I SPENT THE YEAR AFTER COLLEGE in an AmeriCorps program that placed me in the Task Force for the Homeless in downtown Atlanta, Georgia. During my time there I served at several different transitional homes, emergency shelters, and soup kitchens. It was the end of a string of social-service work for me, which started several years earlier with volunteering at a Latino community center next to my college campus. I spent the summer before my senior year living in an intentional community that provides homeless services in Boston. Then I went to St. Bernard Parish, Louisiana, on my last spring break to prepare meals for victims of Hurricane Katrina.
During this time I was struck by the fact that all of the social-service groups I served with were dependent on organized religion for support. Many of the soup kitchens were housed in church basements, and almost all of the emergency shelters relied on various church groups to come in and cook a meal once or twice a month. A Hindu group took over two whole shifts a month at the soup kitchen where I lived and served in Boston.
I was also struck by how absent my own religious communities seemed to be. I’ve never visited a Buddhist center that hosts outside community groups or one whose members regularly volunteer together outside their center. An
acquaintance who spent a year serving in New Orleans after Katrina once asked me, “Why is it that Buddhists are always talking about compassion but they’re the only group I’ve never seen volunteer down here?”
More important than volunteers, religious institutions provide public spaces. When Occupy
camps were evicted from public parks and squares this past winter, it was churches that opened their doors to homeless occupiers and general assemblies. Churches and synagogues have long provided space for scout troops, AA groups, and community meetings, as well as offices for small nonprofits and housing for disaster-relief volunteers. They’re also polling places. And many even provide free space to other religious groups that can’t afford to meet elsewhere. The public spaces religious institutions provide are an invaluable part of America’s civic life.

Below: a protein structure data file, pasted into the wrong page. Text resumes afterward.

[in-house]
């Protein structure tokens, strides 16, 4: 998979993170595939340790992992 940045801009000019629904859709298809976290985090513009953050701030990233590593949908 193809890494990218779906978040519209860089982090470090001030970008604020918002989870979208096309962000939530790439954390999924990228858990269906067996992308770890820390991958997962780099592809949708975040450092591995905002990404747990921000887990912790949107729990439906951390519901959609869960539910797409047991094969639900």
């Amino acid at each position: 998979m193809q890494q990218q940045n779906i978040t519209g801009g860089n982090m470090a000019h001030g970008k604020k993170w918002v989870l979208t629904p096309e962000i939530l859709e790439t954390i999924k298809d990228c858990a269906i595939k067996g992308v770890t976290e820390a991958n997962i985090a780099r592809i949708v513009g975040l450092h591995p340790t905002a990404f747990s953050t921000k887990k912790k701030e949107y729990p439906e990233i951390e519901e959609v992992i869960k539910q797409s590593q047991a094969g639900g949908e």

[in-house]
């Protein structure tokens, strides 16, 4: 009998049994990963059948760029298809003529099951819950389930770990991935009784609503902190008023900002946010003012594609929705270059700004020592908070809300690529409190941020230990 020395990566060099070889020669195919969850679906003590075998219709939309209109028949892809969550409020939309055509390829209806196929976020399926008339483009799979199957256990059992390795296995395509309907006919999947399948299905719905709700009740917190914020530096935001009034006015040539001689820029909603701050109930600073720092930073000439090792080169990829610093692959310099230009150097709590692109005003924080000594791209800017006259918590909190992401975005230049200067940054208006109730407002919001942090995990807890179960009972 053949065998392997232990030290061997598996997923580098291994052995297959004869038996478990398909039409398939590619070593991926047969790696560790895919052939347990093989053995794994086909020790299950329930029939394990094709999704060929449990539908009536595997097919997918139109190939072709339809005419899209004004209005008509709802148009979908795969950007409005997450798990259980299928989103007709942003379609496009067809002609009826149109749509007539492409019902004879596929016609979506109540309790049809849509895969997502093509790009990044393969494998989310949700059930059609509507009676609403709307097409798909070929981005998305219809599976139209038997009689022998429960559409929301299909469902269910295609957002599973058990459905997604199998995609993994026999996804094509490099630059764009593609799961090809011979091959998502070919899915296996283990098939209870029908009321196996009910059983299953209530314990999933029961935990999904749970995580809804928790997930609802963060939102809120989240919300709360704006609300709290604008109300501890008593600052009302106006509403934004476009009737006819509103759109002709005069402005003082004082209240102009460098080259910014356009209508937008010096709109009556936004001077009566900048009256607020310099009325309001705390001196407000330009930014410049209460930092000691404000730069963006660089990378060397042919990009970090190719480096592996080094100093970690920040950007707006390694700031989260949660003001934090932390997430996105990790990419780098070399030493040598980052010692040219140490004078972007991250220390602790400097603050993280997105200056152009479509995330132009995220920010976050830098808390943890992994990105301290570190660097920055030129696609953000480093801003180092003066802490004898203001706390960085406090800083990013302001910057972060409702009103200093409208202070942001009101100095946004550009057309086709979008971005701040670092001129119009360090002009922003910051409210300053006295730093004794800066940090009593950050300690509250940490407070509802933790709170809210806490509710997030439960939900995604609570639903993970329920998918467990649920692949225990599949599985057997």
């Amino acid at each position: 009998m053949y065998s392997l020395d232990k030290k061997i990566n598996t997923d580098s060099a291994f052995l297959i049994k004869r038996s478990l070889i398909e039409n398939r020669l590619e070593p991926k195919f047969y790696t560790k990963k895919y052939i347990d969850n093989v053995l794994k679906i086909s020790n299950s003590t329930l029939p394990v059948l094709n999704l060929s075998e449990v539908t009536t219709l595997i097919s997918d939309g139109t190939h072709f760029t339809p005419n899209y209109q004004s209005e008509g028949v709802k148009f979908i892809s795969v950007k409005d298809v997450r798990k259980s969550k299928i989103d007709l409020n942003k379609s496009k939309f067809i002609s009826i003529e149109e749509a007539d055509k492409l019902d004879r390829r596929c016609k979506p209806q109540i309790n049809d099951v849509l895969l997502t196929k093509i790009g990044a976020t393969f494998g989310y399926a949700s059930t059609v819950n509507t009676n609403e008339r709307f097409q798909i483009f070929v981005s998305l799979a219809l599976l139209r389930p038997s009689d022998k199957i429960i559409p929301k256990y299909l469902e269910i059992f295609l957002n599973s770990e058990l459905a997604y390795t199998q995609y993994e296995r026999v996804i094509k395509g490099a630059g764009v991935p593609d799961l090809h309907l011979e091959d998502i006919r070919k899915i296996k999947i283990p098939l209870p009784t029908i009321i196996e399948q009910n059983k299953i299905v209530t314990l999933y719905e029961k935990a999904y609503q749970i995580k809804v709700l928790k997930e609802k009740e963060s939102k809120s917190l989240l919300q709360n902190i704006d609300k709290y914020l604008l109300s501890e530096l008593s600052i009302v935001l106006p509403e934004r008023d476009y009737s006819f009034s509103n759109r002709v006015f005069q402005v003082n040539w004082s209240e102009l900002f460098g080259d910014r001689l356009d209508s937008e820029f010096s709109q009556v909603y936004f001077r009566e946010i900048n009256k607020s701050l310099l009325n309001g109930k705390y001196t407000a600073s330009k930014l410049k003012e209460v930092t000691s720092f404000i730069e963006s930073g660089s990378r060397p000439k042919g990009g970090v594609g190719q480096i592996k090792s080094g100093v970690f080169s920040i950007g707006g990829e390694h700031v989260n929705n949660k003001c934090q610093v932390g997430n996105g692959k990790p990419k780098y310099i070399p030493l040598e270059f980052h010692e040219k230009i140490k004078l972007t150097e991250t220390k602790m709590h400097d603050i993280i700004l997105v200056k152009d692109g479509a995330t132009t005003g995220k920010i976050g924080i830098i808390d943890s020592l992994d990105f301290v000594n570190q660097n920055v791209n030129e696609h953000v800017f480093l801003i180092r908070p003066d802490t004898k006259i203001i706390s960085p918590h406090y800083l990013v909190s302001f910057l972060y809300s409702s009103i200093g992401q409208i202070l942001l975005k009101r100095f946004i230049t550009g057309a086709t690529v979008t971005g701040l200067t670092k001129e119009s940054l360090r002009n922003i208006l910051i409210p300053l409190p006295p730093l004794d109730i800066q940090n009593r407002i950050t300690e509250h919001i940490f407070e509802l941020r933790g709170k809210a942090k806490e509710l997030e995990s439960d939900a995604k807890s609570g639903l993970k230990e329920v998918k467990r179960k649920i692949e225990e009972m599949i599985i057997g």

It probably won’t surprise anyone to hear that these institutions are declining in membership. Every indicator of traditional religious identity is going down, while “unaffiliated” is the fastest-growing religious identity in the country. As more and more churches are converted into upscale lofts, where does that leave the nonprofits and Scout troops and popular movements that depend on them? The other traditional alternative is public schools and universities, but budget cuts have left them decimated. Those that haven’t already closed are less and less willing to provide their space free of charge.
What if Buddhist centers and meditation groups opened their doors and let civil society in? Buddhist thinkers have long thought that public spaces are a necessary part of a just society. For example, the Indian poet Asvaghosa (80–150 AD) goes into elaborate detail when describing the many beautiful public spaces the Buddha’s
father—the model of a righteous king—built after his son’s birth. The Indian philosopher Nagarjuna (150–250 AD) and the famous Indian emperor Ashoka (304–232 BC) also tell kings to build public spaces, mentioning them in the same breath as monasteries and temples. The tradition is clear: Good kings build and maintain
public spaces for their citizens. In a democracy that duty falls to us.
With traditional religious institutions shutting their doors it’s time we opened ours. Buddhist centers and meditation groups cannot possibly hope to fill the gap that churches and synagogues are leaving in America’s civic life, but we can still make a difference in our communities. Remember my acquaintance in New Orleans who asked why Buddhists were always talking about compassion but weren’t doing anything? It’s up to us to prove him wrong.
This article appeared in the winter 2012 issue of Buddhadharma: The Practitioner’s Quarterly.